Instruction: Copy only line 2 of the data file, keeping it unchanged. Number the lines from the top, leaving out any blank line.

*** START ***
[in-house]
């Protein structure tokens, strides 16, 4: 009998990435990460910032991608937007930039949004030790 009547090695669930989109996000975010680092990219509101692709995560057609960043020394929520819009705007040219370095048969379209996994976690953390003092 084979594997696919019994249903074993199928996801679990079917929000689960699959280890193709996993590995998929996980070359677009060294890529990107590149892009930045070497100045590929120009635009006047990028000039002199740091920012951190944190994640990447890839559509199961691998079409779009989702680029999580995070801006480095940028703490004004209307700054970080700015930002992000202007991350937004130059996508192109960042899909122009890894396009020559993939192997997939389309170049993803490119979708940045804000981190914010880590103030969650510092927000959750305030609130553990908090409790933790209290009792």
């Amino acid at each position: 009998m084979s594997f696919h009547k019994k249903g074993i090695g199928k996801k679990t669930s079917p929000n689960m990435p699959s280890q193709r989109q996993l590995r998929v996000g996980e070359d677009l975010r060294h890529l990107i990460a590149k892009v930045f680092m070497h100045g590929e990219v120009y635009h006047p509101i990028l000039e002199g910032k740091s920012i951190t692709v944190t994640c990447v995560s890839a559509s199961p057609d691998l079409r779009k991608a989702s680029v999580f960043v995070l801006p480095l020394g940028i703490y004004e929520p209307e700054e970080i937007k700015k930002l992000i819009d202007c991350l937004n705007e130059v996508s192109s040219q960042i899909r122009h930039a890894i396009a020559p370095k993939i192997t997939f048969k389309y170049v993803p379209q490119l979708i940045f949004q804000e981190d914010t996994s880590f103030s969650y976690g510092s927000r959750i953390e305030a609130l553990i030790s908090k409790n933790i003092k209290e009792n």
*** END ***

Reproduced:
């Protein structure tokens, strides 16, 4: 009998990435990460910032991608937007930039949004030790 009547090695669930989109996000975010680092990219509101692709995560057609960043020394929520819009705007040219370095048969379209996994976690953390003092 084979594997696919019994249903074993199928996801679990079917929000689960699959280890193709996993590995998929996980070359677009060294890529990107590149892009930045070497100045590929120009635009006047990028000039002199740091920012951190944190994640990447890839559509199961691998079409779009989702680029999580995070801006480095940028703490004004209307700054970080700015930002992000202007991350937004130059996508192109960042899909122009890894396009020559993939192997997939389309170049993803490119979708940045804000981190914010880590103030969650510092927000959750305030609130553990908090409790933790209290009792």